Wednesday, June 24, 2015

Philosophical Mistakes Revisited


We’ve been getting a lot of commentary on our article on Homiletic and Pastoral Review, “Pope Francis and the Just Third Way.”  The basic issue under discussion seems to be not that our understanding of Catholic social teaching is flawed, but that the whole idea that a religion has a social teaching is flawed.  We’re basically arguing not about what the Catholic Church teaches, but whether it should be teaching it.

See?  Somebody thinks we done good. . .
That’s kind of out of our bailiwick.  As an interfaith group, CESJ takes no stand on any religion’s faith-based teachings, and are only concerned with its social teachings as they are, not what people think they should be.  That’s why we don’t take a position on whether women can or should be Catholic priests, why the pope wears white and his teaching office is considered infallible in matters of faith and morals, that God is triune and has a long white beard, or anything else of that nature.

It’s not our concern.  Nor is it our concern that some people feel strongly — very strongly — that the Catholic Church should confine itself to purely spiritual (i.e., faith-based) matters, and leave everything else alone.  It doesn’t.  We deal with what we think the Catholic Church is doing, not what Bert ’n Ernie, The New York Times, or the bartender down at Sweeny’s thinks the Catholic Church should be doing.  You might save a lot of time and trouble arguing with the official representatives of the Catholic Church, not with us, on those issues.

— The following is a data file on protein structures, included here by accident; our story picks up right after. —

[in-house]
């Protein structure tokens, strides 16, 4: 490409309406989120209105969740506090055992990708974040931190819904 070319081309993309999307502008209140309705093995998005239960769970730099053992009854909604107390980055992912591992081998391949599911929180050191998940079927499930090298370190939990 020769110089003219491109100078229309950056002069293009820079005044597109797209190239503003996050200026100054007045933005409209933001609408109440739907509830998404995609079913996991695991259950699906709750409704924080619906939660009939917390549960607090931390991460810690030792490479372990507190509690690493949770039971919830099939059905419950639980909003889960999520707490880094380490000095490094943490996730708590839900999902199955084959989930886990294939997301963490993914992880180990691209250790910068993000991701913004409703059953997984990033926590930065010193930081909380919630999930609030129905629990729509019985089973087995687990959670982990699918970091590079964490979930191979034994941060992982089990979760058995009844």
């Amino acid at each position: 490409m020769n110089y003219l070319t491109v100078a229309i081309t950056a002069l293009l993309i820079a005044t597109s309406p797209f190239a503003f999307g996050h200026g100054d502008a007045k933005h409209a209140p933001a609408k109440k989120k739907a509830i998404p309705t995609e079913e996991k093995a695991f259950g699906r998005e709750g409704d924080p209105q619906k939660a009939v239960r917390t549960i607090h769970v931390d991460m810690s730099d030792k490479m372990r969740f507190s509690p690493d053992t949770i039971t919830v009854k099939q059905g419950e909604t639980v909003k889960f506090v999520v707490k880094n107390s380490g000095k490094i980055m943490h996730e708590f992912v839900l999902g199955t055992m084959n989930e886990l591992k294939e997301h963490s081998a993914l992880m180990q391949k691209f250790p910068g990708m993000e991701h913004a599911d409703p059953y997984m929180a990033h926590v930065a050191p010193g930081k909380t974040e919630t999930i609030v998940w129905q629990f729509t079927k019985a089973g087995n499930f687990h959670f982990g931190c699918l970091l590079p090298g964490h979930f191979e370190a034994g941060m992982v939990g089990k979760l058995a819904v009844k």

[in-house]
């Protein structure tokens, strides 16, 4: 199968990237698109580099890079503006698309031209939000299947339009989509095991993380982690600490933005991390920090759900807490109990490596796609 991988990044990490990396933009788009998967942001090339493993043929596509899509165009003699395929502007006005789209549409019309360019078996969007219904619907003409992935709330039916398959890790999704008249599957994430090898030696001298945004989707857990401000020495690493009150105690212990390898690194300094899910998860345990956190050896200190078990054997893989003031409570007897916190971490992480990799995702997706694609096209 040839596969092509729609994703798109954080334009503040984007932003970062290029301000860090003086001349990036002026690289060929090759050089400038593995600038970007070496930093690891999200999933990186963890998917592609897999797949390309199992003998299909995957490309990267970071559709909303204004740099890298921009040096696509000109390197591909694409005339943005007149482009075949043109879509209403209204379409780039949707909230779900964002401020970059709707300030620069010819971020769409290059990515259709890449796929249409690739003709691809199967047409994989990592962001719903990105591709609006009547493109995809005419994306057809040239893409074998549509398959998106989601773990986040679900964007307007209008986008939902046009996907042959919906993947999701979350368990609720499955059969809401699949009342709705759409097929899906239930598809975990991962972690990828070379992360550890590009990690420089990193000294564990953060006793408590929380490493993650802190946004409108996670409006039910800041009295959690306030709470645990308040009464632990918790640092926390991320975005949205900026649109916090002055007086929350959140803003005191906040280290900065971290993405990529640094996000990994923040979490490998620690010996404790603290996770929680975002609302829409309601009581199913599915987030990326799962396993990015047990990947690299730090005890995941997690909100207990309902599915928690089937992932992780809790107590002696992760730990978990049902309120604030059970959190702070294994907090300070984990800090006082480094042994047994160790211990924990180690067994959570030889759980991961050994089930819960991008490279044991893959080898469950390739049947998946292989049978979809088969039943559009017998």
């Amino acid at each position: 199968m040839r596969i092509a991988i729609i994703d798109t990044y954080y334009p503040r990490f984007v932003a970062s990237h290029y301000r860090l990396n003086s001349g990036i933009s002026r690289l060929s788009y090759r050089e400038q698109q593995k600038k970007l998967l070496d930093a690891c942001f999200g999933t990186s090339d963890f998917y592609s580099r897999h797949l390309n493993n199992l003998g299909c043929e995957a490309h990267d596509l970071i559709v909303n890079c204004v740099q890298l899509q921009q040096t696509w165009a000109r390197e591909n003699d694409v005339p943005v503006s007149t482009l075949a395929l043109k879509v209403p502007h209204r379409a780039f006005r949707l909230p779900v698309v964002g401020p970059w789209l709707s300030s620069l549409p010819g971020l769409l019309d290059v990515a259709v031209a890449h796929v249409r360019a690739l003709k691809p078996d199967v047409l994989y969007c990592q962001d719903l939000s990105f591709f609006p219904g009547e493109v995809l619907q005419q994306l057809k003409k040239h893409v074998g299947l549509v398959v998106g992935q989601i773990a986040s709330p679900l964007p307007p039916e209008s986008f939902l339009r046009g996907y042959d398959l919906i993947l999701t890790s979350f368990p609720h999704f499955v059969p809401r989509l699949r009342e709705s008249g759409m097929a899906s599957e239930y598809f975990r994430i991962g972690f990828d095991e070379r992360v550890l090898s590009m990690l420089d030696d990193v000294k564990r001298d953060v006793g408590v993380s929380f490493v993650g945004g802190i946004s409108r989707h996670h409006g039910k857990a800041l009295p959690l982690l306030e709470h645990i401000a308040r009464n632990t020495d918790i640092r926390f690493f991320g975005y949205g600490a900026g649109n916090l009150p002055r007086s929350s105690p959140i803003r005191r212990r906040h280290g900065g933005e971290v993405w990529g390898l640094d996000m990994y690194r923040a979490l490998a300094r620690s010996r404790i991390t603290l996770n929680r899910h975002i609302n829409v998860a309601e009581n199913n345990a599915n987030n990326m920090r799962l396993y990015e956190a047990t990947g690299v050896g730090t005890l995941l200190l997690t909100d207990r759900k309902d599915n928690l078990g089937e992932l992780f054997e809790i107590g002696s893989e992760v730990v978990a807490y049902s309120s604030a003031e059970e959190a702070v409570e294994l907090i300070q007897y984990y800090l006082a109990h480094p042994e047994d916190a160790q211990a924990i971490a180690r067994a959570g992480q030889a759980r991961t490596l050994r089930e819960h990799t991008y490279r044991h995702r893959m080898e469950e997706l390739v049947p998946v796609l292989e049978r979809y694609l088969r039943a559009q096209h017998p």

Some guy in white and Mortimer Adler.
That being said, there is a clear indication of a serious problem in our society with how people have a great difficulty distinguishing between fundamental principles, and applications of those principles.  This is an aspect of what Mortimer J. Adler identified as one of the “Ten Philosophical Mistakes” of the modern age.

This is aggravated by what the late Dr. Ralph McInerny claimed is the single greatest danger to the Church today: fideism, or shifting from reason to faith as the foundation, a position directly contrary to what the Church has always taught. Faith without reason is mere opinion (and not sound opinion, at that), while reason without faith is sterile.

The problem of fideism in the Catholic Church manifests in two ways, modernism (new things in new ways) and traditionalism (old things in old ways), both opposed to orthodoxy (“Old things, but in a new way” — Benedict XV . . . yes, there was a Benedict XV, just as there was a John Paul I).

At least it can be said of traditionalism that there remains the core of truth, something that modernism rejects.  The problem is that there are few “pure” traditionalists or even orthodox. By shifting from reason to faith, people pick and choose not only what doctrines to accept, but how to accept them . . . which can itself lead to error — and rejection of things like the Just Third Way that, while it has nothing to do with the faith-based teachings of the Catholic Church, gets caught up in things that both traditionalists and modernists and a host of people in-between think are based on faith instead of reason.

The bottom line?  Do yourself a favor, and read the article in Homiletic and Pastoral Review, not what people are saying it says.  It’s so much easier to read what we actually wrote, rather than what somebody thinks we wrote.

#30#

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